I’ve predicted every new Tory leader since 1975 – Susan Morrison

Susan Morrison has an eye for a winning Tory leadership contender, but this time her inner weird sister is stumped.

Susan Morrison has an eye for a winning Tory leadership contender, but this time her inner weird sister is stumped.

MacBeth, you’ll recall, was just on his way home at the beginning of the play, having finished a battle, which I imagine was a fairly spectacular bloodfest that even Game of Thrones fans wouldn’t have complained about, and as laden with gore and backstabbing as the latest Tory fight to lead the party.

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Presumably the Thane of Glamis was looking forward to a good hot bath and a soothing herbal tea, when three aged crones suddenly lurched into view and told him he was about to go up the pay-scale and become king. Clearly the gals had an eye for a thane on the make.

Well, like those three witches, I have a strange power. I’m not proud of it, but I have called it right for every leader of the Tory Party in every party battle since Margaret Thatcher in 1975. Yes, I was a schoolgirl at the time and yes, I was roundly laughed at for even suggesting it, but this lady was not for turning and, by jiminy, victory was mine. If ever a victory was hollow, that was it.

Iain Duncan Smith? Yep, marked his card when most people had never heard of him, a track record he managed to maintain throughout an entirely forgettable period in office only to blossom into a pantomime villain in cabinet with Universal Credit. Michael Howard? Yep. William Hague? Easy to spot. David Cameron? What, Tories would vote for some one who sounded like he should have been running a bit of the Empire and acts like he owns the place already? Shoo-in, mate.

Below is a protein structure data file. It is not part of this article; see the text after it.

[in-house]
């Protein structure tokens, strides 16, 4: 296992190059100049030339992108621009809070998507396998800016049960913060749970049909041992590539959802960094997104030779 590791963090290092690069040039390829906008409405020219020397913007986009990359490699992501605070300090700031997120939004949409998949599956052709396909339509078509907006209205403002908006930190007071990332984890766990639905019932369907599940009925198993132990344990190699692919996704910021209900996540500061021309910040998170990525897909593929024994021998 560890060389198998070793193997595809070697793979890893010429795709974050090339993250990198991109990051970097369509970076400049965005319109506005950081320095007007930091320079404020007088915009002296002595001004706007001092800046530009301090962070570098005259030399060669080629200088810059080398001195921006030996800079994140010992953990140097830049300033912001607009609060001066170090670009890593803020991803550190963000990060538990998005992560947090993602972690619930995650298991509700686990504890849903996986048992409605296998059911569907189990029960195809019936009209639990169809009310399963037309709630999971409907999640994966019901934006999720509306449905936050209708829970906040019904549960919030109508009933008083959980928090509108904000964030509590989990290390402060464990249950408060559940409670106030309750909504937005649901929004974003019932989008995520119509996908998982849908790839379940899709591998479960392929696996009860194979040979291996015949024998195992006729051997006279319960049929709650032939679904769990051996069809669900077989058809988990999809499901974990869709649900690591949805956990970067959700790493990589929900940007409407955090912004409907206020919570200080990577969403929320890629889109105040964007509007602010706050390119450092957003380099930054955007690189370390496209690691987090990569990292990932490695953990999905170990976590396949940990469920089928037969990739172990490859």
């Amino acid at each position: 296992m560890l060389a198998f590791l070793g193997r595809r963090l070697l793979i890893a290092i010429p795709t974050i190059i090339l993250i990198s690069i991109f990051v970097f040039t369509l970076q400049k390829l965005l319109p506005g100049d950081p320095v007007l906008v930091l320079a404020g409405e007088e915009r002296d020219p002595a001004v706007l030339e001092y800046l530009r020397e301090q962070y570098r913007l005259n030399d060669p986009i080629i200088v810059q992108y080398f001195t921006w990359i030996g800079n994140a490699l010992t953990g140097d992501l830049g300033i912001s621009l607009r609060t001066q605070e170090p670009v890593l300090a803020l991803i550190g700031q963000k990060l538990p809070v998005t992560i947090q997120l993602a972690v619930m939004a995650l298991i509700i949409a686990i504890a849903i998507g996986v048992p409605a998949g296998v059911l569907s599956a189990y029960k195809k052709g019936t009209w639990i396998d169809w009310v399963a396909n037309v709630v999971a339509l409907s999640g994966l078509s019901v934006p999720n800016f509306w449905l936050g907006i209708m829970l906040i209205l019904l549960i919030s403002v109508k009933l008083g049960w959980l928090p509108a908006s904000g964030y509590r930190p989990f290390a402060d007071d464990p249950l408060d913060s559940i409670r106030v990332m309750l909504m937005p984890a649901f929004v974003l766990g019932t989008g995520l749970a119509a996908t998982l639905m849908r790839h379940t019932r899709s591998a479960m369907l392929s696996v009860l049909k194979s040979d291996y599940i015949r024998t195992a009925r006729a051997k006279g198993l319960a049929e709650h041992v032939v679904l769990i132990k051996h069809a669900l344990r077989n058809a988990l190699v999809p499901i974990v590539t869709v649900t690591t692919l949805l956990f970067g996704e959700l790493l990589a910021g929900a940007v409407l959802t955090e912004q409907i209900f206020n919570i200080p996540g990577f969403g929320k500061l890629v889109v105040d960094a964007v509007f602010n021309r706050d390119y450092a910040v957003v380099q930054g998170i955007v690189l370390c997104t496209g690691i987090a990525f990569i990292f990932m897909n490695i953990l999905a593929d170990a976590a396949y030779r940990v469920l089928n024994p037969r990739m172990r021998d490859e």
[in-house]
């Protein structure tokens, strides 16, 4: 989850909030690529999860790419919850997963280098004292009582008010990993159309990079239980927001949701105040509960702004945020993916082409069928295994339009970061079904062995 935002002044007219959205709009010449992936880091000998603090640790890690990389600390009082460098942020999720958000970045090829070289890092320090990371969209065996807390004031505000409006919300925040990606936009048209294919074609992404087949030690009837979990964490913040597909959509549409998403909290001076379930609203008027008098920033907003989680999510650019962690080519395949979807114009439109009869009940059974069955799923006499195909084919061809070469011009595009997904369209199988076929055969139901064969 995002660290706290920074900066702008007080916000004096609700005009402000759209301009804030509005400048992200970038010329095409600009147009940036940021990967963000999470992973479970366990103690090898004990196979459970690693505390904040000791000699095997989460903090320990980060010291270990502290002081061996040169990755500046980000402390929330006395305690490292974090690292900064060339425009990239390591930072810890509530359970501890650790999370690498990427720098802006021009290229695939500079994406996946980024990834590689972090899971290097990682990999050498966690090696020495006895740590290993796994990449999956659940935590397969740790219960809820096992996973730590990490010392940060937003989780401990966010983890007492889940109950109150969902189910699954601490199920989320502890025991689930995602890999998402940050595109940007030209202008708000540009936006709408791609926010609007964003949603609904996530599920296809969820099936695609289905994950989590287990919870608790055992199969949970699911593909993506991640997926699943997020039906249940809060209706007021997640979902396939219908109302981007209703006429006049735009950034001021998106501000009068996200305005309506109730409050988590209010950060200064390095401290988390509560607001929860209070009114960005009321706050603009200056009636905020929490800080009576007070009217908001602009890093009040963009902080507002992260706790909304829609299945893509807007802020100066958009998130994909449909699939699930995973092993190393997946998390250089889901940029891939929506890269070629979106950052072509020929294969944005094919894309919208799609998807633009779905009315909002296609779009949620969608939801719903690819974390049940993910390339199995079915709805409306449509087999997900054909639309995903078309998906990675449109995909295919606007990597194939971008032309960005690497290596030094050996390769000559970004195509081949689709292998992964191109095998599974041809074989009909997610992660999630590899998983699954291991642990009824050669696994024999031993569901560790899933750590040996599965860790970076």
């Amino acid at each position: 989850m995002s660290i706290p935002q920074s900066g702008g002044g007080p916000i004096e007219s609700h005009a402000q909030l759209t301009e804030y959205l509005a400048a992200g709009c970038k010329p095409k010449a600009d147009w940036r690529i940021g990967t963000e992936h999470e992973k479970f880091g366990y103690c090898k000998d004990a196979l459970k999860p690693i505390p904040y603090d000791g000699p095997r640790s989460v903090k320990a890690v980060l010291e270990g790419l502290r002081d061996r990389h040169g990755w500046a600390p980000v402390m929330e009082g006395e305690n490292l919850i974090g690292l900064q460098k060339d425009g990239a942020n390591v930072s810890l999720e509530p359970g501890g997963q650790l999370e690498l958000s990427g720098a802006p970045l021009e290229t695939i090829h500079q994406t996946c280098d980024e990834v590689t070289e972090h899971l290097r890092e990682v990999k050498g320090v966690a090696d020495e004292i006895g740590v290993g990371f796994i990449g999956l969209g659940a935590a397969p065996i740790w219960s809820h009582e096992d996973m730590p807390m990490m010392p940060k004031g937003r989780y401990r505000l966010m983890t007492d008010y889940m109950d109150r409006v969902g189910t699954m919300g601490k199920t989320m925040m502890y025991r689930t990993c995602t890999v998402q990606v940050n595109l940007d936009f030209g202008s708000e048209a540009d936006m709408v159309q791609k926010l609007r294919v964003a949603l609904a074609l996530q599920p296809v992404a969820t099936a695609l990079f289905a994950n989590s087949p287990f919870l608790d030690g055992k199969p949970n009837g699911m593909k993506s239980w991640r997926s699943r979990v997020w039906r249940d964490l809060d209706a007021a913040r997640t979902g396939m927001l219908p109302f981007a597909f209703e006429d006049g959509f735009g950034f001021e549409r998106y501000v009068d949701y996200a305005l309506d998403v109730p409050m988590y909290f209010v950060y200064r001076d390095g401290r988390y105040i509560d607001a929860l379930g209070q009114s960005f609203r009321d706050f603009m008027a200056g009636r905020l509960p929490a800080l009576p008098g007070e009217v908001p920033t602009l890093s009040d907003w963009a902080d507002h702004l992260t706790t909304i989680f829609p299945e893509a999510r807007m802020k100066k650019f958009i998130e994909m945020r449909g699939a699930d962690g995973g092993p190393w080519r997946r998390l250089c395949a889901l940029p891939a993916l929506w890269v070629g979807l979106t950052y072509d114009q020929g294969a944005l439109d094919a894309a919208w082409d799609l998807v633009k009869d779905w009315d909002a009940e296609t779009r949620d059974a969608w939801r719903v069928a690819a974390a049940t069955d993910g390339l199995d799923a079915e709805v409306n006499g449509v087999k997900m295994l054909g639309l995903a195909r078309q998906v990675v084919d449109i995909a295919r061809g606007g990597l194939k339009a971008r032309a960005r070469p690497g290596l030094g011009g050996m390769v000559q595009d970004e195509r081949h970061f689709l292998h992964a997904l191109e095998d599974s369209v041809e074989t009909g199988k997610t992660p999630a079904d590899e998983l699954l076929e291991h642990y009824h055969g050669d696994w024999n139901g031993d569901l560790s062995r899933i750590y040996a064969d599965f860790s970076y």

If this is the second sight, it’s pretty rubbish. I know you find this hard to believe, but I’d trade in a lifetime gift of Tory Party Leader Prediction for just one week of the lottery numbers.

Don’t think I take my strange powers lightly. Remember Paul the Psychic Octopus back in 2010? He made a fortune by apparently predicting who would win football games the world cup. Surely, I can monetise my one superpower? It’s predicting the next leader of the Tory Party, for heaven’s sake! How much more entrepreneurial could it be? Obviously, I’d charge more since I’ve only got two legs, whilst Paul there had eight. Money in scarcity, my friend.

Which brings us to the latest lurch for No. 10. Here’s my problem this time around. I’m stumped.

So, there are 12 of them this time around. A photo spread of the runners for this egg-and-spoon race looked like a trailer for the worst-ever series of The Apprentice.

We know a few of the faces, we vaguely recognise a few of the names, but this time around there are politicians so unknown they might as well be balloons with googly eyes stuck on the front.

But there is one we all know, and this is where my inner weird sister strokes her chin thoughtfully.

Boris. Now, here’s the thing. He’s a double-dealing, backstabbing mendacious womaniser who fibs like an unsuccessful dieter lying about the calorie intake of an entire cheesecake. Somehow we got to the end of his time as Foreign Secretary without us being at war with an allied front of Kiribati, the Faroe Islands and Disneyland.

Offensive, buffoonish, ineffective and with a Bullingdon Club belief in an ability he doesn’t have. So, on paper, he looks perfect to lead the Tories. But my inner crone is not convinced. The Tories never reward the assassin, and BoJo’s never been slow to knife allies in the back. Looking at you, D Cameron and T May. Also, the rest of the country thinks he’s privileged prat. Surely the Tory members who select their next leader will choose more wisely? No, I can’t believe I wrote that either.

Grayling’s trailing – and he’s not in the race

Who’s left? Well, I’m surprised by one notable omission, Chris Grayling, the man who ordered ferries from a company that didn’t have any.

I’m an old retail hand, so when I’m in the market for a purchase, I generally find out who’s got what I’m looking for and go there, or you wind up marching into B&Q and trying to buy knickers.

Should I be shopping for ferries, I’d go to a ferry shop. It’s not an impulse buy, is it? Not at £50 million, which is what it cost to sort the mess out. If we’d given Chris a million quid to just stay at home, we’d be £49m up on the deal.

Cheerfully, and giving hope to all those out there who have spectacularly fouled up on a regular basis, Mr Grayling seems completely oblivious to his obvious shortcomings.

I was surprised he hadn’t popped up in the leadership lists. Oh wait, you don’t think he’s launched a leadership bid for Plaid Cymru instead, do you?